Liver failure in neonates is a rare but often fatal event. Causes include inborn errors of metabolism, perinatal infections, hypotension/shock, and hematological conditions like TMD, congenital leukemia and hemophagocytic lymphohistiocytosis [4, 5]. Whereas metabolic liver diseases typically present weeks to months after birth and infectious diseases weeks after birth, neonatal NH presents soon after birth. In NH, the onset of the liver disease is in utero, with end-stage liver disease already established even in the prematurely born infant [6, 7]. It is the most frequently recognized cause of liver failure in neonates and the commonest indication for neonatal liver transplantation.
In NH, severe fetal liver injury often leads to fetal loss as evidenced by the obstetric histories of women who have had an infant diagnosed with NH [7, 8]. Intrauterine growth restriction, oligohydramnios or polyhydramnios, fetal distress and placental edema may be present. Infants who are not stillborn exhibit liver and multiorgan failure within the first few days of life. Jaundice with significant elevations of both conjugated and nonconjugated bilirubin, hypoglycemia, marked coagulopathy, thrombocytopenia, anemia, hypoalbuminemia, edema, ascites, and oliguria are prominent features . Typical biochemical findings include an extremely high serum ferritin level (usually > 800 ng/mL), and extremely high levels of AFP (usually > 200 ng/mL). An unusual characteristic given the degree of liver injury is low or absent serum transaminases. Hepatocellular synthetic insufficiency leads to hypoglycemia, coagulopathy (factors V and VII usually less than 10% of normal, low fibrinogen), hypoalbuminemia (usually less than 2 gm/dL) and decreased iron-binding capacity. Liver histology is characterized by intense fibrosis and cirrhosis without acute necrosis. However, none of these findings is diagnostic of NH.
The diagnosis of NH is based on the clinical features of liver failure at birth with extrahepatic siderosis and sparing of the reticuloendothelial system in the absence of other causes of liver failure. Extrahepatic siderosis can be demonstrated non-invasively in these critically ill infants on magnetic resonance imaging (MRl) and lip biopsy [6, 9–11]. Hepatic siderosis is not specific for NH, rather it is observed in the normal infant liver and more prominently in a multitude of liver diseases. Therefore liver biopsy, a hazardous procedure in the presence of coagulopathy, is not diagnostic for NH.
The prognosis for patients with NH is grim; most succumb to the complications of end-stage liver disease within the first few weeks of life if not successfully rescued by liver transplantation [7, 12–16]. Treatment with either anti-oxidant/chelator cocktail, or exchange transfusion and IVIG has been reported to be successful in small series of patients but these therapies have not been systematically evaluated. The survival after liver transplantation is 50% (median follow up 7.8 years, range 3-10 years). There is a high recurrence rate (~80%) of NH in families following the birth of an affected child.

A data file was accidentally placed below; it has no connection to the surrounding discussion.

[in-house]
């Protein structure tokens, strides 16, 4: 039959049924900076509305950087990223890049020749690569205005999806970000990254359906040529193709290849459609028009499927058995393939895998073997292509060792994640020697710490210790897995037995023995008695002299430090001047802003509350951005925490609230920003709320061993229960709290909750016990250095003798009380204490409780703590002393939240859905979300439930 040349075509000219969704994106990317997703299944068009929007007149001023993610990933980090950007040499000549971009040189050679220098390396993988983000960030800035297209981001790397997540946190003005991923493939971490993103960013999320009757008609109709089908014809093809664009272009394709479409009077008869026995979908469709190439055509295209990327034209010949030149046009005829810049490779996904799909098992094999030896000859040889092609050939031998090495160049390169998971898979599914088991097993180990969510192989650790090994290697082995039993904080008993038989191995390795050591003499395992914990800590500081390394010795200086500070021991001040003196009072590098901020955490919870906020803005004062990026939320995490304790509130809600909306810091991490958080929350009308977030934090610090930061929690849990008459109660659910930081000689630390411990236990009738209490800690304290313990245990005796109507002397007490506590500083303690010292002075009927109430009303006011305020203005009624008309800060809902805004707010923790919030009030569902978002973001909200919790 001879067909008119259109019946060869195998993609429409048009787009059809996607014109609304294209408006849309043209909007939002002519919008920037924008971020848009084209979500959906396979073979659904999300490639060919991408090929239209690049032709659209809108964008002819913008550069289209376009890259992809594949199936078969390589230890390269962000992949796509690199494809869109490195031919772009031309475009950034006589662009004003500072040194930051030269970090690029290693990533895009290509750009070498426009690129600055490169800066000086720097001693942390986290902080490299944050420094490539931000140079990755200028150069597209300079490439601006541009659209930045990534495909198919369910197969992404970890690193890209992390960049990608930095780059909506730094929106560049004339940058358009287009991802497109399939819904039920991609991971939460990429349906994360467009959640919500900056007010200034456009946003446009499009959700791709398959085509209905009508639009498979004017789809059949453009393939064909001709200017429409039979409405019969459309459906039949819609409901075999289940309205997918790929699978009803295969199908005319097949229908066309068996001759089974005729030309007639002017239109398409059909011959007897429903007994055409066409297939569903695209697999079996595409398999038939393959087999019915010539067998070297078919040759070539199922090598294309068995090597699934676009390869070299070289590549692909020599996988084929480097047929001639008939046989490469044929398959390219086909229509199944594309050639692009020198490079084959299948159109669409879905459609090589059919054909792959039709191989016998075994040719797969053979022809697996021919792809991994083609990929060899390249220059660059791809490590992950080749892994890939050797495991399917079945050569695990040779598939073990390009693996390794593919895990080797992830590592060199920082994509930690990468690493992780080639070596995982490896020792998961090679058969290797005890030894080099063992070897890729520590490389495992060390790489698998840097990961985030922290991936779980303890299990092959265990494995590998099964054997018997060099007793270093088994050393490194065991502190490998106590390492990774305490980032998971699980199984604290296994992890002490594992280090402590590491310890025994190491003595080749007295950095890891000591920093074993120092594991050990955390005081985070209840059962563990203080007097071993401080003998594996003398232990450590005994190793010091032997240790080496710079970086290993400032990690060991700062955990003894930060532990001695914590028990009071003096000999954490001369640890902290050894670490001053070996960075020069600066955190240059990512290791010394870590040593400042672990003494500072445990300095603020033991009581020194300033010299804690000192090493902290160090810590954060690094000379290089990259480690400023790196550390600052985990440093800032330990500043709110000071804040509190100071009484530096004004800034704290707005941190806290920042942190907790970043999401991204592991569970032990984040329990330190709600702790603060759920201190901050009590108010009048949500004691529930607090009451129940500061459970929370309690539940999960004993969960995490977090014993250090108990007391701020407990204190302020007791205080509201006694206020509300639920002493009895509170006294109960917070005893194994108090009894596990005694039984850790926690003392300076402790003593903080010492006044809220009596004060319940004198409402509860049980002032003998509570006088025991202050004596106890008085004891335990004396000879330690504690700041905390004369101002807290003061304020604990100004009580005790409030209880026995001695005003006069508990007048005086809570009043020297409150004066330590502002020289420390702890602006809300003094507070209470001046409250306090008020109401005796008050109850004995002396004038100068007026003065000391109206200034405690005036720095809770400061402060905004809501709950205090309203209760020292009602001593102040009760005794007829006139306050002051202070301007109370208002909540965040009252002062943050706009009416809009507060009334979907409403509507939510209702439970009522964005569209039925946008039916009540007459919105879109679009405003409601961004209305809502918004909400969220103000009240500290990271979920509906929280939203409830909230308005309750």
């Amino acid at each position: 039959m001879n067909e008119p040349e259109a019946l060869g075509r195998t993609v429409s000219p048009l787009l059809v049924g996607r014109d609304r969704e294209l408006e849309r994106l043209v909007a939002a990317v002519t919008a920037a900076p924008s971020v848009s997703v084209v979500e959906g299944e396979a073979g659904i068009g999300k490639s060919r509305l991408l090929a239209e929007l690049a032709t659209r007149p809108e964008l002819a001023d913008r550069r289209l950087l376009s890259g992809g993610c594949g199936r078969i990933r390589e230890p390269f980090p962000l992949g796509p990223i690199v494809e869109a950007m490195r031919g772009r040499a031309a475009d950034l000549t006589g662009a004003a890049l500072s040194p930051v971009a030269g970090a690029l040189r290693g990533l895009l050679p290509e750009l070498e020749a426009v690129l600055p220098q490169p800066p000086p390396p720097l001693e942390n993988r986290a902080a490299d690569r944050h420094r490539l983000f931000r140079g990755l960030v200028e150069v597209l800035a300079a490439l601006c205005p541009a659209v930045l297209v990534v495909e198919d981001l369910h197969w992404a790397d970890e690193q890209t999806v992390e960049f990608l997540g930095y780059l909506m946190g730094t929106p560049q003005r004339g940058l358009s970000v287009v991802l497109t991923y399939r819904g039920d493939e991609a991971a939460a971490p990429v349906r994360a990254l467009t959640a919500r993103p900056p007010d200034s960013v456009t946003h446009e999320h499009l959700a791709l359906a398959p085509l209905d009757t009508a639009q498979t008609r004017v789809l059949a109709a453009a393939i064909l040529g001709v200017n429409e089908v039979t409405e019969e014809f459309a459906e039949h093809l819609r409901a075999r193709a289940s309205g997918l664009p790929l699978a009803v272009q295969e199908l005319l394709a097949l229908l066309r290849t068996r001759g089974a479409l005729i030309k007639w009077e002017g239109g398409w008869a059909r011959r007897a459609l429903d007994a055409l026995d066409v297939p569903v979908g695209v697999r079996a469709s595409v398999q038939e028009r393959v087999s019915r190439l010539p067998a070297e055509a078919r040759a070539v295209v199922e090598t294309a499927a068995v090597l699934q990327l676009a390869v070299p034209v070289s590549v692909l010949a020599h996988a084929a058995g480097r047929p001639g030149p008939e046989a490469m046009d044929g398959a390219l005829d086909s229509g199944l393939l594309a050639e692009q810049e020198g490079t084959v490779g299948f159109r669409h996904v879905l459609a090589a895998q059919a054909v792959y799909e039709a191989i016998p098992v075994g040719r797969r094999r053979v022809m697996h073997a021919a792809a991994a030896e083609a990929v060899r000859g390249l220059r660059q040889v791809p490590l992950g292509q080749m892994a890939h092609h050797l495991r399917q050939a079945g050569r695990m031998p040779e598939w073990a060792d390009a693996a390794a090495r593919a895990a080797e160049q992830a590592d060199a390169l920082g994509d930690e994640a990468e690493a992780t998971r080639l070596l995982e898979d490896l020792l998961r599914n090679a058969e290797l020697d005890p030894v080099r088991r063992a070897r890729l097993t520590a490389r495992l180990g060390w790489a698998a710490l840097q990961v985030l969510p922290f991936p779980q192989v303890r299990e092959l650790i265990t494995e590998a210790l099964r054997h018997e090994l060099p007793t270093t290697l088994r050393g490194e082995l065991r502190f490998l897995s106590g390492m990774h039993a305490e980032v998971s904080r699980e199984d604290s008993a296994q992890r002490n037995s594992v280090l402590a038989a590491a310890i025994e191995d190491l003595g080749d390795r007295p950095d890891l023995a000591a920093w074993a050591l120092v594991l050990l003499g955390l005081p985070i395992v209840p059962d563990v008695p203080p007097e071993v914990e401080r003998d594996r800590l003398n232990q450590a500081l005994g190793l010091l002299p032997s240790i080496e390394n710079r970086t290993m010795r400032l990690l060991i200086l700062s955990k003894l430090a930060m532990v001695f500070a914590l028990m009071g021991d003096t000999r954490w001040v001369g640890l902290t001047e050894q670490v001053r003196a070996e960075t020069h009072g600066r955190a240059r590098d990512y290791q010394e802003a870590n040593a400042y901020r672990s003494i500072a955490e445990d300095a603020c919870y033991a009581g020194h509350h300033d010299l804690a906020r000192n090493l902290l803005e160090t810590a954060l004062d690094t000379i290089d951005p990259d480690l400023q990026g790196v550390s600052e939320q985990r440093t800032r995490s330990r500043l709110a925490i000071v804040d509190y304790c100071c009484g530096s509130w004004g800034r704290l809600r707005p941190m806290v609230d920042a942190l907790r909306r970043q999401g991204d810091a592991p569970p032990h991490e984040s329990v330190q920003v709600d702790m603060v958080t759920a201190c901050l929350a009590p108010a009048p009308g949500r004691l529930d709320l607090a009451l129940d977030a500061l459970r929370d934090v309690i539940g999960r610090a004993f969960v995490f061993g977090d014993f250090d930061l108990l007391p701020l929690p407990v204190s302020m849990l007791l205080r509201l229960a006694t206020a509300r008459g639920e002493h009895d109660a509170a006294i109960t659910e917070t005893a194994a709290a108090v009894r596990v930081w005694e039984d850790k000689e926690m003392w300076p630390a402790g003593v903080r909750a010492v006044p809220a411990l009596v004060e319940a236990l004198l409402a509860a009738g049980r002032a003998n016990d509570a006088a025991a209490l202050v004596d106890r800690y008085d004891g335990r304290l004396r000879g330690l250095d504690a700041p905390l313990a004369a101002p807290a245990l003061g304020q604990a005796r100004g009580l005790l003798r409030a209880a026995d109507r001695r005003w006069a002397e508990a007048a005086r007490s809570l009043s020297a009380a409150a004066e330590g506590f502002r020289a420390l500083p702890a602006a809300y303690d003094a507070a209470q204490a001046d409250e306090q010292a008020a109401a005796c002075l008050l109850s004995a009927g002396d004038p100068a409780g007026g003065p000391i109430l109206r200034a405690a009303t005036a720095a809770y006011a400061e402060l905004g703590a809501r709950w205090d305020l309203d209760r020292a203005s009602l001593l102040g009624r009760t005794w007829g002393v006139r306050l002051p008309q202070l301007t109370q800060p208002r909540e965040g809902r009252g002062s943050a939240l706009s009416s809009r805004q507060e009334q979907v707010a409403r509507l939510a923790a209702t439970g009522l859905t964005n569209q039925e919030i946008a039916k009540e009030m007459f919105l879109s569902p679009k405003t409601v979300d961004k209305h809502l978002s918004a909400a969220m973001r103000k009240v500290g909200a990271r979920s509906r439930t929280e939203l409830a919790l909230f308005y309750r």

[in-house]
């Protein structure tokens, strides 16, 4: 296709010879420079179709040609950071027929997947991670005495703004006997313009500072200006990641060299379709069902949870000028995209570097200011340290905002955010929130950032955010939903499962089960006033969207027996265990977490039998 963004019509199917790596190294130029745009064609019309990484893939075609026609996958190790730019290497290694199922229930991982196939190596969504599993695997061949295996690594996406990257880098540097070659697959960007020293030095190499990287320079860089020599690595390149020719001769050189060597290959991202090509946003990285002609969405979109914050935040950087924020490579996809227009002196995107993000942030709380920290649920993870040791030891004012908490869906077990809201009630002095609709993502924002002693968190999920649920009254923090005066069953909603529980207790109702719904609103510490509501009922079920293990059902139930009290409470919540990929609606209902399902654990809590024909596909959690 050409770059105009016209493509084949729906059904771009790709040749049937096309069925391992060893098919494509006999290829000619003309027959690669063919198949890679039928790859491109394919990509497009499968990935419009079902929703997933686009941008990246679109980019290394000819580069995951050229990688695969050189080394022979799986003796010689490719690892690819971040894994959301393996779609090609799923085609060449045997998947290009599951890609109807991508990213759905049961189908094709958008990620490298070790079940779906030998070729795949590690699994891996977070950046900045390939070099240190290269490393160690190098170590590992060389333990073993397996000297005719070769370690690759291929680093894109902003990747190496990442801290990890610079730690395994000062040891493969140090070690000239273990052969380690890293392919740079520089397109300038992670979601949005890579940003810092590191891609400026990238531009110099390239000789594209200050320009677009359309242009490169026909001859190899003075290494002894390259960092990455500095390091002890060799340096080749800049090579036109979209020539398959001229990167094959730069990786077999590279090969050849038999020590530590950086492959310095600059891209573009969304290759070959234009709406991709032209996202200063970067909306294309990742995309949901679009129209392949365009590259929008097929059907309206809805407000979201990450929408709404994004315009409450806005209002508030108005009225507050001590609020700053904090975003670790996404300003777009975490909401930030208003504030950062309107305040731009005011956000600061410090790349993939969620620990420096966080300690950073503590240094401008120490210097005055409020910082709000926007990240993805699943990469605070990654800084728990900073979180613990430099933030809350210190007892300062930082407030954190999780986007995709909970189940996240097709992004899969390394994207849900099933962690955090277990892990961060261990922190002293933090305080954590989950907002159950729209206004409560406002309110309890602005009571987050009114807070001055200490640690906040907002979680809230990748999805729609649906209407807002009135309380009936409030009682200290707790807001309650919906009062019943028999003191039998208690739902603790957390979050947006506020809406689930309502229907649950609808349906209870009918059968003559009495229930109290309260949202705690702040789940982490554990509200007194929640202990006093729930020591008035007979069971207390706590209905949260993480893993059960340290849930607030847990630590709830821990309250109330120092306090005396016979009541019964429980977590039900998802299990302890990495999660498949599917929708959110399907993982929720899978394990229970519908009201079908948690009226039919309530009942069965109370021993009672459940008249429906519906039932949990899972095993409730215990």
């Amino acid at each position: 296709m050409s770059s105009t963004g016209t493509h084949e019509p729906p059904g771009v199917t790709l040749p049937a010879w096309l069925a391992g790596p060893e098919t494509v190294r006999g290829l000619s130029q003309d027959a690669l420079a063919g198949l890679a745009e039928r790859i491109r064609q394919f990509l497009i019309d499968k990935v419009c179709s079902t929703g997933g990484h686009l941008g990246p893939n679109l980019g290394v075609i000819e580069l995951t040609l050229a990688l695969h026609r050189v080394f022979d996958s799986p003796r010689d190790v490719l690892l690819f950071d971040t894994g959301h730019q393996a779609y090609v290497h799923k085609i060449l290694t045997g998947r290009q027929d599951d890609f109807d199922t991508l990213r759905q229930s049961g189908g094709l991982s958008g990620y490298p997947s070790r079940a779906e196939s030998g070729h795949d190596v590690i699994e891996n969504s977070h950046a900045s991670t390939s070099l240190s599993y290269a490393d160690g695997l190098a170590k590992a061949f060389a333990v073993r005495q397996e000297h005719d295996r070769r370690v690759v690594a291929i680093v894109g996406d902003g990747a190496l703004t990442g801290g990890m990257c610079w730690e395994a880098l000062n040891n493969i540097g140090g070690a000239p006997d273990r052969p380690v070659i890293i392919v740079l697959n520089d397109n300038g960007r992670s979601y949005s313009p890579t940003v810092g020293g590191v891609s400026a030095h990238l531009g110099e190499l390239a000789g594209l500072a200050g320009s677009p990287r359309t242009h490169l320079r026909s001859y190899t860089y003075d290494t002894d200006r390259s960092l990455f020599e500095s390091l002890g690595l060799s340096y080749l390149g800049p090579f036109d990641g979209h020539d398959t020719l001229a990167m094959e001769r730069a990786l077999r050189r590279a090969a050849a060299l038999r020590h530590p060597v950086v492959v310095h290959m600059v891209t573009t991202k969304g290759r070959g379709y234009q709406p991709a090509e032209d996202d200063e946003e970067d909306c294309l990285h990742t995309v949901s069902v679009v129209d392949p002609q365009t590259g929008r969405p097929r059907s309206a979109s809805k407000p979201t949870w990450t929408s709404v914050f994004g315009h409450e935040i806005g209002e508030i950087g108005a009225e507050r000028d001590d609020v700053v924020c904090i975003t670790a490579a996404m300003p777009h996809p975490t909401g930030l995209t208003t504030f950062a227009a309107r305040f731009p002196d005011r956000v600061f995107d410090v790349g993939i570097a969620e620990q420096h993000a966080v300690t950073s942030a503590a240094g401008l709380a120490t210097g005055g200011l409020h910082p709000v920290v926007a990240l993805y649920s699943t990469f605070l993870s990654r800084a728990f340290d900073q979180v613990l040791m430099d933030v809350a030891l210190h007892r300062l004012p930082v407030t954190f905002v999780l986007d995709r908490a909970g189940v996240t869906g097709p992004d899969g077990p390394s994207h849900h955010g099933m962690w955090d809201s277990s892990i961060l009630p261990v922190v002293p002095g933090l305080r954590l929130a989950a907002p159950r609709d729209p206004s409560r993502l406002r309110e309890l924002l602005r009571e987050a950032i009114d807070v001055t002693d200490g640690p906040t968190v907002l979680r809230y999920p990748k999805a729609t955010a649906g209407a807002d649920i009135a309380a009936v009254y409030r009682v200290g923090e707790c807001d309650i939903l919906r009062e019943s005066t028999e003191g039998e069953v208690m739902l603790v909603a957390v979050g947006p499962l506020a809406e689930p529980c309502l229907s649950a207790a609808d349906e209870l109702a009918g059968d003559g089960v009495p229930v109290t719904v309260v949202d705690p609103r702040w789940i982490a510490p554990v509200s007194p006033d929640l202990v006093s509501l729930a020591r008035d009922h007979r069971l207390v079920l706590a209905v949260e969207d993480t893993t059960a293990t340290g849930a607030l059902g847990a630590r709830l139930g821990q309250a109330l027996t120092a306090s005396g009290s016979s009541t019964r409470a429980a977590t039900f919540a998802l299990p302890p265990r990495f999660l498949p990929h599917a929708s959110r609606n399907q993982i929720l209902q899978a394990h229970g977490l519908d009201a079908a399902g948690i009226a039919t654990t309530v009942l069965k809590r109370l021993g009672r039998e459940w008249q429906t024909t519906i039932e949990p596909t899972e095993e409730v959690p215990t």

The case presented here had several typical features of NH. The unique features of the infant presented in this report are the association of NH with Trisomy 21 (tenth reported case in literature) and the association of NH with PPH. Although PPH has been reported with end-stage liver disease (ESLD) in adults and older children, this is the first report of PPH in association with liver failure secondary to NH, an end-stage liver disease seen in the neonatal period . The diagnosis of PPH in adults and older children requires the presence of pulmonary hypertension in the setting of liver disease or portal hypertension. It has been proposed that binding of endothelin-A receptors by increased circulating levels of endothelin 1 (ET-1) produced by the cirrhotic liver lead to vasoconstriction and vascular smooth muscle proliferation which manifests as PPH. Although the diagnosis of PPH is made on the basis of hemodynamic criteria, presence of morphologic features of pulmonary hypertension has been described in a few case series of pediatric ESLD [18, 19]. Because of the rarity of PPH, diagnosis is often delayed. Clinical diagnosis requires a high degree of suspicion and deliberate follow-up by echocardiography for the timely detection of pulmonary hypertension before irreversible vascular damage occurs. In our patient, pulmonary hypertension that was present since the first day of life worsened progressively inspite of treatment. Infants with Trisomy 21 have an increased risk for developing persistent pulmonary hypertension in the neonatal period as well as primary pulmonary hypertension later in life even in the absence of structural heart disease [20, 21]. The predisposition to neonatal pulmonary hypertension has been attributed to a combination of reduced alveolar count (as was observed on autopsy in our patient), reduced capillary surface area and an abnormal pulmonary vasculature. Pulmonary hypertension in neonates with Trisomy 21 typically responds to medical therapy. Several features suggest that the pulmonary hypertension observed in this neonate was attributable to ESLD, with the presence of Trisomy 21 being a contributory factor - the fact that the hypoxemia responded to supplemental oxygen in the first two days and then worsened progressively with worsening liver failure despite treatment with assisted ventilation and inhaled nitric oxide. The neonate with ESLD differs from adults and children with ESLD in that pulmonary hypertension is normal during fetal life because the placenta, not the lung, serves as the organ of gas exchange and the presence of ESLD may prevent the normal postnatal drop in pulmonary vascular resistance soon after birth. Therefore hemodynamic criteria for porto-pulmonary hypertension may be present in the absence of morphologic criteria because of presentation of liver failure soon after birth. The importance of recognizing PPH is that it is reversible with liver transplantation but at the same time increases the risk of post-operative mortality. It has been suggested that screening with echocardiography be considered for all adults and children with ESLD for early diagnosis of PPH. We suggest that this recommendation be also applied to newborns with fulminant liver failure to improve outcomes.